Updated Wednesday April 4, 2018 by Sarah Johnson.
To our fellow residents of the state of Illinois, all members of the youth tackle football community and all of our elected officials:
Our football community must continue to oppose HB-4341 with controlled passion and also must continue to work together towards a safer and better game. Football is not always perfect, however, our children and families learn the value of striving for perfection working together. We will continue to work together as a team for the betterment and safety of the great game of football.
I have asked my friend Carol Sente to reconsider her proposed bill in favor of continuing to work together on this important issue as we have done in the past, our shared knowledge and passion has resulted in achieving such goals.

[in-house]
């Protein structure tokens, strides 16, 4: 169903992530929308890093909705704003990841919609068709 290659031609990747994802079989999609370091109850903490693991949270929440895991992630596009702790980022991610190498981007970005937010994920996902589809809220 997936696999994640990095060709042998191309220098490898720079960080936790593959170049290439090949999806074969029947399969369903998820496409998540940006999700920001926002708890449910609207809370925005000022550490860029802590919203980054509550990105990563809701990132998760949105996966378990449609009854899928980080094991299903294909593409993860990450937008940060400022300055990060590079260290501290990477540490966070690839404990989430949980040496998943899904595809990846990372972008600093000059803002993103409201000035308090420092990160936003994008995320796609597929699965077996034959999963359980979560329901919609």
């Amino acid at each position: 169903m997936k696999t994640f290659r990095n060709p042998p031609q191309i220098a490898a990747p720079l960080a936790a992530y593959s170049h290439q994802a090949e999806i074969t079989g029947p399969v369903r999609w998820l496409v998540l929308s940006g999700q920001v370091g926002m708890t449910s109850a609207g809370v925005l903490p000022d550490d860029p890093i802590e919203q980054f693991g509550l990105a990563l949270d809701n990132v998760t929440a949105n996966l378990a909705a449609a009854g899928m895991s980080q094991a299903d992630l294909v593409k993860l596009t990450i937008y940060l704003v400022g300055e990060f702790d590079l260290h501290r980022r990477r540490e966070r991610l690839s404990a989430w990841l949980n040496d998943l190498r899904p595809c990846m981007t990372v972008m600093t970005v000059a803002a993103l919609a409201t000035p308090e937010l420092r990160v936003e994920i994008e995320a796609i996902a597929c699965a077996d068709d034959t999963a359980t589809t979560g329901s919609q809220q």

Youth tackle football programs provide enormous benefits to all of its participants. The health and safety of our children has always been of the utmost importance to all of our administrators, coaches and families. … And it always will be! The Chicagoland Youth Football League (TCYFL) has always been a national leader in overall program safety. The TCYFL began concussion protocol in the 2000’s, unilaterally implemented limited practice contact within our league in 2012 and lobbied to support the same limited contact in practice at the high school level in 2014. We started base line testing in 2010 and made it mandatory in 2012 along with athletic trainers at our games. We were one of the very first to require all of our coaches to be trained not only on heads up blocking and tackling, but also on advanced concussion training along with attending Positive Coaching Alliance workshops. Our coaches are required to enroll in, and pass, certification testing. Such testing covers the teaching of safe technique, protocols on player removal after head to head contact, and enforcement of safety guidelines. The certification process includes the advanced concussion training video conducted by Chris Nowinski of the concussion legacy foundation. We have been using his video and training tools since 2012. TCYFL and Mr. Nowinski have been partners in this education process and have conducted joint training sessions to all of our members still to this day.